5 Steps to Design a Slightly Clean Breakthrough Action Plan

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When working with clients, we often find a level of ‘fuzziness’ around something that they want to work on; could an action plan help? This technique invites the coaching client to start thinking with more clarity and purpose.

The Process

Plan model


Having identified that the client wishes to work on improving their focus, we now need to provide that safe space for them to explore and plan.

Ask questions to help the client to understand more about their position.

What would you like to happen in this situation?

And what needs to happen for this to happen?

The last question is repeated until the client has nothing else to add. Encourage silence and thinking around the questions to help the client develop and understand what should be on the list of tasks to achieve their outcome.


Understanding the various actions that need to be completed to achieve an outcome invites the client to think about where to start. Use a question such as:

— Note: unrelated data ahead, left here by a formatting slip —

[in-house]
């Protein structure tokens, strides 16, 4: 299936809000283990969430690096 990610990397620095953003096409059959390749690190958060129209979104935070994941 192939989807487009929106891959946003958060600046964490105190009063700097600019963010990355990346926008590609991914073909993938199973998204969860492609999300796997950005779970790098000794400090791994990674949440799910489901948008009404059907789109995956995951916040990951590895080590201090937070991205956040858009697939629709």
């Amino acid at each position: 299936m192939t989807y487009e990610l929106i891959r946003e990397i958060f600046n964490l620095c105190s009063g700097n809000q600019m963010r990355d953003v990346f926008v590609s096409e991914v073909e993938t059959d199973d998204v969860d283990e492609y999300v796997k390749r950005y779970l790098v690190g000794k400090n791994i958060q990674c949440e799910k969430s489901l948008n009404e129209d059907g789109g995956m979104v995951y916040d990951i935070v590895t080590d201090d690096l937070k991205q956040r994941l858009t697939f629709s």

What needs to happen first for this to happen?

Ask them to identify challenges in this step. Is the client genuinely motivated to achieve the outcome that they have defined? Suggest to the client that they make a note of this first step.

Then ask them:

What needs to happen next?

Continue with this question until they have used all their ideas from the purpose phase. Ensure that the client records the steps in a way that works with them. The way the client records could be a list; for others, it could be a process flow chart or a mindmap.


The client now has a plan of action that they can work toward. The action now needs to have a timeline put against it. Remembering the SMARTER method can help here.

Against each of the recorded steps in the Plan, ask the client to record an actual time for completion of that step – gaining commitment that this is something that they will work toward.

Ultimately, the level of engagement with the client is one for contracting. However, the outcomes of the action step should be one that the client firmly owns.


As an after activity for you as a coach, think about the steps you worked through with the client.

Were there any ‘sticky’ moments? How could you have reduced the ‘stickiness’?

What could you have done better to assist in the process of coaching?

What could you do next time to assist the client get the most they can out of this type of process?